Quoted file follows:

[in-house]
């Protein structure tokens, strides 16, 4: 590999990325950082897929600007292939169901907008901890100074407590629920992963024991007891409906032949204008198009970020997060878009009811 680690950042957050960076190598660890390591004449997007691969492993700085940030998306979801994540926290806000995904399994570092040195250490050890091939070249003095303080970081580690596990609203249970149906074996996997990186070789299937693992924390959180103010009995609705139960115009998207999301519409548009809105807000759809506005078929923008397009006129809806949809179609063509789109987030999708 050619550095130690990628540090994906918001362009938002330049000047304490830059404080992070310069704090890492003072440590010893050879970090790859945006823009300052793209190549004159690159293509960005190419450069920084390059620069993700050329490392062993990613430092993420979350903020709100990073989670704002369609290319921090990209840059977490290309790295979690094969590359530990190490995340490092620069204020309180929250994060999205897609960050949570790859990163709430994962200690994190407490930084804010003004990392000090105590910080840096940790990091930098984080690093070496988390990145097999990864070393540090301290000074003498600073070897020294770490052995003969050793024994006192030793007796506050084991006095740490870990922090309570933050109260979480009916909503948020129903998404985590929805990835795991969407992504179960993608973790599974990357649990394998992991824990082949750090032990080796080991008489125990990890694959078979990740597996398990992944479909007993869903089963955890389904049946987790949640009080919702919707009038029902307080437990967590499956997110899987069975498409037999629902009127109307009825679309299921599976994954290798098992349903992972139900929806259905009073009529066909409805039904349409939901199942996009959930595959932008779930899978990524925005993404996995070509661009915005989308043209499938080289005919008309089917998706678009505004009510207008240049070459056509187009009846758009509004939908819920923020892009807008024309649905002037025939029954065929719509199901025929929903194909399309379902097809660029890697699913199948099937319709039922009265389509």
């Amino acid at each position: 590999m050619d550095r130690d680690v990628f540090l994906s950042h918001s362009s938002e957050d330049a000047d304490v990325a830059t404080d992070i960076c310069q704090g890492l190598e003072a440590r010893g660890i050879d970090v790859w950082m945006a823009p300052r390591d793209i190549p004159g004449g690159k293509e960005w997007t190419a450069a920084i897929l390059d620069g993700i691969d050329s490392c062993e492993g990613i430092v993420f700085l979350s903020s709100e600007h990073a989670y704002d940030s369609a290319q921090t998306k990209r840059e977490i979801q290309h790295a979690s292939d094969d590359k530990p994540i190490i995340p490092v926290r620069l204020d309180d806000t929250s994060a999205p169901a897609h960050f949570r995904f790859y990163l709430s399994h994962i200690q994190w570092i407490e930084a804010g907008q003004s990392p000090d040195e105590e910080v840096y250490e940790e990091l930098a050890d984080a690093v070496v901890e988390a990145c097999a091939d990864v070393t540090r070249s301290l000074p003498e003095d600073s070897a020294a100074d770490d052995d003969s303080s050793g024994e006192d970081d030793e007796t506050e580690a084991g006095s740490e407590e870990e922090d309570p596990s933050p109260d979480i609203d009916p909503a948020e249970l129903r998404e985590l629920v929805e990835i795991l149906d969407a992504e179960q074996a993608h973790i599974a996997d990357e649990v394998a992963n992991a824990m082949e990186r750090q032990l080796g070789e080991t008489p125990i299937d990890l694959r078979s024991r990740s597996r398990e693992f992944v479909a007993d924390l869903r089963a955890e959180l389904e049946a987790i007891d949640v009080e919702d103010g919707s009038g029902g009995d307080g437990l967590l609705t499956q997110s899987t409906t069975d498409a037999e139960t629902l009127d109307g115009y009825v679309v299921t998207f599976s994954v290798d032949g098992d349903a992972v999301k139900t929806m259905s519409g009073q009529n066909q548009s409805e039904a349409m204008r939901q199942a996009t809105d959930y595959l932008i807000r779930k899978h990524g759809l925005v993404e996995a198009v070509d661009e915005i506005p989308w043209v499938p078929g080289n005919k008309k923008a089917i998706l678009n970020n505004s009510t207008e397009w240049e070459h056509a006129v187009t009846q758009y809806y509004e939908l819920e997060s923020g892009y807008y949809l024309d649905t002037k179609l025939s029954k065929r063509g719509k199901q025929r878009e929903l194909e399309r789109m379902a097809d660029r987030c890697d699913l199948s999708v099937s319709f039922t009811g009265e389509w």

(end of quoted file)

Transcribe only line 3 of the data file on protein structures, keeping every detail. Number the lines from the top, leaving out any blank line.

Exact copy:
């Amino acid at each position: 590999m050619d550095r130690d680690v990628f540090l994906s950042h918001s362009s938002e957050d330049a000047d304490v990325a830059t404080d992070i960076c310069q704090g890492l190598e003072a440590r010893g660890i050879d970090v790859w950082m945006a823009p300052r390591d793209i190549p004159g004449g690159k293509e960005w997007t190419a450069a920084i897929l390059d620069g993700i691969d050329s490392c062993e492993g990613i430092v993420f700085l979350s903020s709100e600007h990073a989670y704002d940030s369609a290319q921090t998306k990209r840059e977490i979801q290309h790295a979690s292939d094969d590359k530990p994540i190490i995340p490092v926290r620069l204020d309180d806000t929250s994060a999205p169901a897609h960050f949570r995904f790859y990163l709430s399994h994962i200690q994190w570092i407490e930084a804010g907008q003004s990392p000090d040195e105590e910080v840096y250490e940790e990091l930098a050890d984080a690093v070496v901890e988390a990145c097999a091939d990864v070393t540090r070249s301290l000074p003498e003095d600073s070897a020294a100074d770490d052995d003969s303080s050793g024994e006192d970081d030793e007796t506050e580690a084991g006095s740490e407590e870990e922090d309570p596990s933050p109260d979480i609203d009916p909503a948020e249970l129903r998404e985590l629920v929805e990835i795991l149906d969407a992504e179960q074996a993608h973790i599974a996997d990357e649990v394998a992963n992991a824990m082949e990186r750090q032990l080796g070789e080991t008489p125990i299937d990890l694959r078979s024991r990740s597996r398990e693992f992944v479909a007993d924390l869903r089963a955890e959180l389904e049946a987790i007891d949640v009080e919702d103010g919707s009038g029902g009995d307080g437990l967590l609705t499956q997110s899987t409906t069975d498409a037999e139960t629902l009127d109307g115009y009825v679309v299921t998207f599976s994954v290798d032949g098992d349903a992972v999301k139900t929806m259905s519409g009073q009529n066909q548009s409805e039904a349409m204008r939901q199942a996009t809105d959930y595959l932008i807000r779930k899978h990524g759809l925005v993404e996995a198009v070509d661009e915005i506005p989308w043209v499938p078929g080289n005919k008309k923008a089917i998706l678009n970020n505004s009510t207008e397009w240049e070459h056509a006129v187009t009846q758009y809806y509004e939908l819920e997060s923020g892009y807008y949809l024309d649905t002037k179609l025939s029954k065929r063509g719509k199901q025929r878009e929903l194909e399309r789109m379902a097809d660029r987030c890697d699913l199948s999708v099937s319709f039922t009811g009265e389509w």